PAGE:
David Burgess' trip to a seat on the state Public Service Commission was shorter than most. One flight of stairs, to be exact.
The adjustment -- from unknown PSC staffer to one of five PSC members -- is going to take a little longer.
"They called me `David' all the time. Now they say, `should we call you `Commissioner' now?"' Burgess said, laughing about the reaction of his one-time co-workers.
"As long as the proper message is being registered," he tells them, "you can call me what you want."
Actually, the overwhelming reaction of PSC staff members hasn't been awkwardness. It's been celebration.
"It's like it has been a non-stop party since he was appointed. I mean, everybody is in giddy-land," said Terri Lyndall, an Atlanta lawyer and former chief aide to the PSC. "The staff is ecstatic because they feel like one of their own has made it."
Gov. Roy Barnes named Burgess, 40, to the five-member utility-regulating board two weeks ago. He fills the seat left vacant since December, when Republican Dave Baker quit for a job with an Atlanta Internet provider.
BURGESS, THE first black ever on the PSC, will have to run statewide for his own six-year term in 2000.
He has never taken part in any political campaign -- not even licking envelopes -- but Burgess has one heck of a stump speech to give.
A poor kid from the east side of Atlanta, Burgess became a star center-fielder for Decatur's Gordon High School -- good enough to think, briefly, about going pro and good enough to land several scholarship offers.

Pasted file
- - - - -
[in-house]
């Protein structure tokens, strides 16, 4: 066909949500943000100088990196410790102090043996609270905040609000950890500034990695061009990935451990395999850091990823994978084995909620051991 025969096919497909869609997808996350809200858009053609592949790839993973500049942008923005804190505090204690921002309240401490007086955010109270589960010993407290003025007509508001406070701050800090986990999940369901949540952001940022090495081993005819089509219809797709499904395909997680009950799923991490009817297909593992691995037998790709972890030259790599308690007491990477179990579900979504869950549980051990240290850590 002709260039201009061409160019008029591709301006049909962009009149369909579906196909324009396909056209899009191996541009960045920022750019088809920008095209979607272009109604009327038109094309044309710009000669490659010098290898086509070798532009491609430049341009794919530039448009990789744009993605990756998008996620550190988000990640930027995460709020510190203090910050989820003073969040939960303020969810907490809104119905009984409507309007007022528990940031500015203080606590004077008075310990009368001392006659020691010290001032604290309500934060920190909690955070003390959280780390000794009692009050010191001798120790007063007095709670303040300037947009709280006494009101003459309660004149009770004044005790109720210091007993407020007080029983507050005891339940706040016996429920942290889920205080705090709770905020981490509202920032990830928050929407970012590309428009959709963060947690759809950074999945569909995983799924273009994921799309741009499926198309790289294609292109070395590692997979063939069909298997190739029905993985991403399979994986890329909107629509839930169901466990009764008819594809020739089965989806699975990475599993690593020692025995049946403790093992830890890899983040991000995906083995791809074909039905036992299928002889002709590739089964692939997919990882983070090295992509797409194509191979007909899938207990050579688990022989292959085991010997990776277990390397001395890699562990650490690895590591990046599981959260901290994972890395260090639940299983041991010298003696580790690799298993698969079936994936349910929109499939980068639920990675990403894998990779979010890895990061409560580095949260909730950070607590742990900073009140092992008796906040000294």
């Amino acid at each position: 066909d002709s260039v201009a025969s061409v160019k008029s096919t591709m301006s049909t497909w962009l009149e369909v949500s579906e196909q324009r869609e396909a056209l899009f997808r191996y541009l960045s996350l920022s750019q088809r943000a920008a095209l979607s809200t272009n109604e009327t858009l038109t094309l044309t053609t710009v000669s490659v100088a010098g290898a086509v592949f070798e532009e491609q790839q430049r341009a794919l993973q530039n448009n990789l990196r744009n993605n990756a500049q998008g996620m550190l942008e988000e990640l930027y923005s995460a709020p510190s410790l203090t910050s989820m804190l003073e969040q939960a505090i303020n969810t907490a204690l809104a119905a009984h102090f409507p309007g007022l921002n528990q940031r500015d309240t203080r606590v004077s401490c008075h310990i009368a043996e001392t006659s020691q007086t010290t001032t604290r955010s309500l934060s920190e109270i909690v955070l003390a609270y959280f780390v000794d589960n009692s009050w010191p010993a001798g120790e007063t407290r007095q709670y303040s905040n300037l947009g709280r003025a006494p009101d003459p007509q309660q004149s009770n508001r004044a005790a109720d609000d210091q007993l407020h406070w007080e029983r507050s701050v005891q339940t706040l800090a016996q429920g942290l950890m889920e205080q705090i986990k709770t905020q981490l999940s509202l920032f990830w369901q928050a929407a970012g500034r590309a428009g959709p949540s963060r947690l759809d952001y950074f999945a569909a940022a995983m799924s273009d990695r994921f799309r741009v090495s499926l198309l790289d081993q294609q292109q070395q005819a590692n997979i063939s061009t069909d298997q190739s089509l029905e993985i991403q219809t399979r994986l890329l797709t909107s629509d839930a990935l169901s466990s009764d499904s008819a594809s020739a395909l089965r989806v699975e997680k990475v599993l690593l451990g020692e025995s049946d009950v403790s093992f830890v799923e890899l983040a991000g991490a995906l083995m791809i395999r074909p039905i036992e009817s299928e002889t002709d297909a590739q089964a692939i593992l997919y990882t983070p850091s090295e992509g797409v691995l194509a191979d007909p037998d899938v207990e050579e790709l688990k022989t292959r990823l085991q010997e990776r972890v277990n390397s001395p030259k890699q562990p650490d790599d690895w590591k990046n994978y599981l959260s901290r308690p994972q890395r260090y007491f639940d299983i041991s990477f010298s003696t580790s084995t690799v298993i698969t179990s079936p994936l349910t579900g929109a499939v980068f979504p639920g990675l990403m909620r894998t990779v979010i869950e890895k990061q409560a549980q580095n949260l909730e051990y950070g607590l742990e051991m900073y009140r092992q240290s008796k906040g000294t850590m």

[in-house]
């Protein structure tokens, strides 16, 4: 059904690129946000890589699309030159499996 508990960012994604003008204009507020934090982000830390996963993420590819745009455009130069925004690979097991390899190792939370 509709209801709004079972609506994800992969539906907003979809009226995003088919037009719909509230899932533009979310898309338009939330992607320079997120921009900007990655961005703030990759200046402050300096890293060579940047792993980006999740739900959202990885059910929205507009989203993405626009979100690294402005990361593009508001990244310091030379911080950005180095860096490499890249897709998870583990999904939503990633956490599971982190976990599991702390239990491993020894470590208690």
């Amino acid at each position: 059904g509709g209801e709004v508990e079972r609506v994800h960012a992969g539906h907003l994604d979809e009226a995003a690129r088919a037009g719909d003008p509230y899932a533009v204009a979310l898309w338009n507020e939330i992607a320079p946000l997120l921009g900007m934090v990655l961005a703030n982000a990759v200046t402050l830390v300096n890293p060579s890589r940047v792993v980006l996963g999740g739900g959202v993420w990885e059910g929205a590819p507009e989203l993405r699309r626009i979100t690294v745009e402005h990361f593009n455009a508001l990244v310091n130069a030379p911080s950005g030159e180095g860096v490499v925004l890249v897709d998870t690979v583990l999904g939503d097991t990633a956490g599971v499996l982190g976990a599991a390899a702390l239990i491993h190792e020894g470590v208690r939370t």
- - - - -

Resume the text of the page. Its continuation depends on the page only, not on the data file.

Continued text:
Instead, he hung up the cleats and took an academic scholarship to Georgia Tech, then joined the PSC staff immediately after graduation.
"I could have gone to a job that makes more money," Burgess said. "The telephone industry is always out there clamoring for bright young people. But I believe in the PSC and it satisfies me more than just bringing home a big paycheck."
For the past two years, Burgess has worked exclusively on telephone issues as the PSC's chief telecommunications expert. But he learned the other side of the shop, electricity and natural gas, while serving for seven years as the commission's director of rates and tariffs.
That experience will come in handy as the PSC puzzles through the fits and starts of natural-gas deregulation. The process was accelerated by a newly enacted state law that will soon require every customer to choose a gas supplier or be assigned one at random.
HIS TELEPHONE expertise, meanwhile, will be tested as the PSC decides how to split up the overcrowded 912 area code, which will outgrow its available combinations of phone numbers by the end of next year.
The Burgess appointment is a sign of the new governor's deftness at escaping political predicaments. A number of current and former Democratic legislators were lobbying for the PSC appointment, but by picking the best-qualified candidate on paper -- and a minority as a bonus -- Barnes silenced any second-guessers.
It might be a gamble to appoint a political newcomer to a position that Republicans will be gunning for next year, but Democratic leaders aren't complaining.